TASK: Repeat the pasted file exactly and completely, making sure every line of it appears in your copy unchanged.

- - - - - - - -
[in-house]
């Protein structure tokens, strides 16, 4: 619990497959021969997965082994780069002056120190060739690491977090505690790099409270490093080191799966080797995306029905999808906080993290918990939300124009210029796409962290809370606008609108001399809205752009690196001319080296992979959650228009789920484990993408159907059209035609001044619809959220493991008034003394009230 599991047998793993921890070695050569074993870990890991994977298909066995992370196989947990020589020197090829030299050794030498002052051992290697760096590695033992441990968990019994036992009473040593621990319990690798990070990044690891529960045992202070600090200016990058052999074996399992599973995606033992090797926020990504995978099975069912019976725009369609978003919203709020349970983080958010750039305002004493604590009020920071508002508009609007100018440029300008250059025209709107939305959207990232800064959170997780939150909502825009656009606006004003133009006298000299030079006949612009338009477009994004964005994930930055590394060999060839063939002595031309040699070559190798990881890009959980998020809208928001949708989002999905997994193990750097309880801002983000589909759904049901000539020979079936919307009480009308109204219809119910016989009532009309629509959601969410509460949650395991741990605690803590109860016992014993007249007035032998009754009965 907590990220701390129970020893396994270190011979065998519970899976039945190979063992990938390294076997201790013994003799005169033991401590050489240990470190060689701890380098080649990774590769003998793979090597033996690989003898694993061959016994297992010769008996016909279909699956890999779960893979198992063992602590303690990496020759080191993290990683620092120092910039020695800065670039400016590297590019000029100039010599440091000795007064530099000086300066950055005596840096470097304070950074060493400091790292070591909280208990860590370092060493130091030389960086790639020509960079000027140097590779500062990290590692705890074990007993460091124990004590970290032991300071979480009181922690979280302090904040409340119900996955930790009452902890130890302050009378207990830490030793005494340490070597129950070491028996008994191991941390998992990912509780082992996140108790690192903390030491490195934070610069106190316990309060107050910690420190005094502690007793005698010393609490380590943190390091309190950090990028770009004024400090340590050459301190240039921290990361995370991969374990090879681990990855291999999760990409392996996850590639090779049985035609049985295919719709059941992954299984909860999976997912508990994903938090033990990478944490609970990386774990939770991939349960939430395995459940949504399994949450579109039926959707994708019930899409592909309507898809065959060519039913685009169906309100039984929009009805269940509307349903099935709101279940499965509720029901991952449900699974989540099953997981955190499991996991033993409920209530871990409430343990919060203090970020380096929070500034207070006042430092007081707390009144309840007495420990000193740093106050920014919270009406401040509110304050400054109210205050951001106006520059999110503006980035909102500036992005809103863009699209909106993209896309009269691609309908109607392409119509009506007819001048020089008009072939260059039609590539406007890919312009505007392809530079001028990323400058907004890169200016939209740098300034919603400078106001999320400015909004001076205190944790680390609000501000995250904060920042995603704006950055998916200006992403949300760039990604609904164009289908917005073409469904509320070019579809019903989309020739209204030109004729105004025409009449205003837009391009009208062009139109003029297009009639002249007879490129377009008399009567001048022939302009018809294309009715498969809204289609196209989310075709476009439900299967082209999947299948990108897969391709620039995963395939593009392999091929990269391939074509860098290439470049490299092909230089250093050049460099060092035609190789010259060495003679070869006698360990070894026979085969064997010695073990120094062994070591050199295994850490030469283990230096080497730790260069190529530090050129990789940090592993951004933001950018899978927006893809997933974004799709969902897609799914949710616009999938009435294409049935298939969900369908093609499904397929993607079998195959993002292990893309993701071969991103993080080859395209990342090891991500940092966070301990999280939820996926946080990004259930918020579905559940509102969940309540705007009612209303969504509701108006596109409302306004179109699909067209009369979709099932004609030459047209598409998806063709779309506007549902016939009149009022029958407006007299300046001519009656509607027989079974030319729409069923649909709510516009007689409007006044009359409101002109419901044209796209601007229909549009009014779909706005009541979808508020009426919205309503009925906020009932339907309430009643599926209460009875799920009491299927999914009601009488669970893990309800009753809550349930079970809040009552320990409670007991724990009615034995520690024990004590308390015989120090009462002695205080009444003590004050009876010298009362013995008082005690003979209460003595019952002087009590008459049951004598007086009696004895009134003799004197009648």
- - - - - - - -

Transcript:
[in-house]
């Protein structure tokens, strides 16, 4: 619990497959021969997965082994780069002056120190060739690491977090505690790099409270490093080191799966080797995306029905999808906080993290918990939300124009210029796409962290809370606008609108001399809205752009690196001319080296992979959650228009789920484990993408159907059209035609001044619809959220493991008034003394009230 599991047998793993921890070695050569074993870990890991994977298909066995992370196989947990020589020197090829030299050794030498002052051992290697760096590695033992441990968990019994036992009473040593621990319990690798990070990044690891529960045992202070600090200016990058052999074996399992599973995606033992090797926020990504995978099975069912019976725009369609978003919203709020349970983080958010750039305002004493604590009020920071508002508009609007100018440029300008250059025209709107939305959207990232800064959170997780939150909502825009656009606006004003133009006298000299030079006949612009338009477009994004964005994930930055590394060999060839063939002595031309040699070559190798990881890009959980998020809208928001949708989002999905997994193990750097309880801002983000589909759904049901000539020979079936919307009480009308109204219809119910016989009532009309629509959601969410509460949650395991741990605690803590109860016992014993007249007035032998009754009965 907590990220701390129970020893396994270190011979065998519970899976039945190979063992990938390294076997201790013994003799005169033991401590050489240990470190060689701890380098080649990774590769003998793979090597033996690989003898694993061959016994297992010769008996016909279909699956890999779960893979198992063992602590303690990496020759080191993290990683620092120092910039020695800065670039400016590297590019000029100039010599440091000795007064530099000086300066950055005596840096470097304070950074060493400091790292070591909280208990860590370092060493130091030389960086790639020509960079000027140097590779500062990290590692705890074990007993460091124990004590970290032991300071979480009181922690979280302090904040409340119900996955930790009452902890130890302050009378207990830490030793005494340490070597129950070491028996008994191991941390998992990912509780082992996140108790690192903390030491490195934070610069106190316990309060107050910690420190005094502690007793005698010393609490380590943190390091309190950090990028770009004024400090340590050459301190240039921290990361995370991969374990090879681990990855291999999760990409392996996850590639090779049985035609049985295919719709059941992954299984909860999976997912508990994903938090033990990478944490609970990386774990939770991939349960939430395995459940949504399994949450579109039926959707994708019930899409592909309507898809065959060519039913685009169906309100039984929009009805269940509307349903099935709101279940499965509720029901991952449900699974989540099953997981955190499991996991033993409920209530871990409430343990919060203090970020380096929070500034207070006042430092007081707390009144309840007495420990000193740093106050920014919270009406401040509110304050400054109210205050951001106006520059999110503006980035909102500036992005809103863009699209909106993209896309009269691609309908109607392409119509009506007819001048020089008009072939260059039609590539406007890919312009505007392809530079001028990323400058907004890169200016939209740098300034919603400078106001999320400015909004001076205190944790680390609000501000995250904060920042995603704006950055998916200006992403949300760039990604609904164009289908917005073409469904509320070019579809019903989309020739209204030109004729105004025409009449205003837009391009009208062009139109003029297009009639002249007879490129377009008399009567001048022939302009018809294309009715498969809204289609196209989310075709476009439900299967082209999947299948990108897969391709620039995963395939593009392999091929990269391939074509860098290439470049490299092909230089250093050049460099060092035609190789010259060495003679070869006698360990070894026979085969064997010695073990120094062994070591050199295994850490030469283990230096080497730790260069190529530090050129990789940090592993951004933001950018899978927006893809997933974004799709969902897609799914949710616009999938009435294409049935298939969900369908093609499904397929993607079998195959993002292990893309993701071969991103993080080859395209990342090891991500940092966070301990999280939820996926946080990004259930918020579905559940509102969940309540705007009612209303969504509701108006596109409302306004179109699909067209009369979709099932004609030459047209598409998806063709779309506007549902016939009149009022029958407006007299300046001519009656509607027989079974030319729409069923649909709510516009007689409007006044009359409101002109419901044209796209601007229909549009009014779909706005009541979808508020009426919205309503009925906020009932339907309430009643599926209460009875799920009491299927999914009601009488669970893990309800009753809550349930079970809040009552320990409670007991724990009615034995520690024990004590308390015989120090009462002695205080009444003590004050009876010298009362013995008082005690003979209460003595019952002087009590008459049951004598007086009696004895009134003799004197009648």